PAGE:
The wetter the better–not!

One summer we took our daughter and son to Colorado on vacation when they were in middle school and high school.  We went river rafting and bought shirts to mark the event that said “the wetter the better”, which for river rafting is true.  However, in October in Texas  it is not. The rain has just been never ending it seems and we are all tired of the muck, especially we who must slog through it in the barnyard.  But, things are looking up and we hear that tomorrow will be the last of the rain. Hooray!

The dampness has settled into the barn and the  packed earth floor has become rather damp.  I have turned on the two large ceiling fans to move the still air around and try to dry it out some.  And of course the alpacas do not want to use their outdoor poop piles, so where are they going? Of course, they are.  Inside the barn, causing a little odor.  However, as far as clean up goes, I would rather clean up in there than have a mucky mess outside to clean up, so I cannot complain too much. 

I use Stall Dry on the inside poo areas after cleaning up and have I mentioned how much I loooooove Stall Dry. It deodorizes and sops up moisture (10x it’s weight, I read)  I will be sprinkling around the inside of the chicken coops this weekend,after cleaning out about 1/3 of the litter and replacing with new.  It is important to keep some old litter in the coop because, as I understand,  it has the established microbes already in place that are cleaning up and breaking down  the litter and will migrate into the new litter to keep it all breaking down correctly.  The old litter I clean out will go into the compost pile.  I have not had any moisture or odor problems in the coop with the deep litter.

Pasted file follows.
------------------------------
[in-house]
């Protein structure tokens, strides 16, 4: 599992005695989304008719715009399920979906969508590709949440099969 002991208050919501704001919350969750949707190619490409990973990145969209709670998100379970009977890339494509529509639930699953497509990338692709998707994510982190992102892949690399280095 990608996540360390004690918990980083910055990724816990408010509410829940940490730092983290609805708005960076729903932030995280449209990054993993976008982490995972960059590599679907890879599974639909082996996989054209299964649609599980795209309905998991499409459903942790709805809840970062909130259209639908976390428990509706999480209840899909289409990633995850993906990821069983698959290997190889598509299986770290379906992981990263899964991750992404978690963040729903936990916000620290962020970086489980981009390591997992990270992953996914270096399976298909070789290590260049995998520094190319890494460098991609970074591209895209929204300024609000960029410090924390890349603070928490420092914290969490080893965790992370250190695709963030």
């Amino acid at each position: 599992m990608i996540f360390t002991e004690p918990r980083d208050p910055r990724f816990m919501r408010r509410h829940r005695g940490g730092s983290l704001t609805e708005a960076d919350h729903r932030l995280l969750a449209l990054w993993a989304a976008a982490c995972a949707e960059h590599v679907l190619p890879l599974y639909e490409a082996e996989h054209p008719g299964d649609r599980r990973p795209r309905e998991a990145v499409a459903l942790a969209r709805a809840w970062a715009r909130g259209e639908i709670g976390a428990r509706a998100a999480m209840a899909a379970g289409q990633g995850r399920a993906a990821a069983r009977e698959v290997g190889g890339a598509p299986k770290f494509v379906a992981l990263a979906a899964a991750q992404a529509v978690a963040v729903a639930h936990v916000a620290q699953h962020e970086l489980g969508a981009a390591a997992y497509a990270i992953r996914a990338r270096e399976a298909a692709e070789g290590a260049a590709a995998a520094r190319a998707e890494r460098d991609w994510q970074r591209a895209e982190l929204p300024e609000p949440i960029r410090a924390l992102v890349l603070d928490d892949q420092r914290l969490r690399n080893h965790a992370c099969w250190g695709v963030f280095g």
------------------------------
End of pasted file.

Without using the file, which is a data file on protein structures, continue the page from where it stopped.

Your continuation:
The chickens do not seem to mind the wet and they do live in the barn during the day and hang out, dust and fluff, and clean up errant crickets.

I will keep my eyes open, but have not seen my hummingbirds.  I hung out freshly filled feeders just in case.  I did see one lone Monarch butterfly today on its journey south.

I plan to enjoy the new dry weather and get things decorated  for Halloween.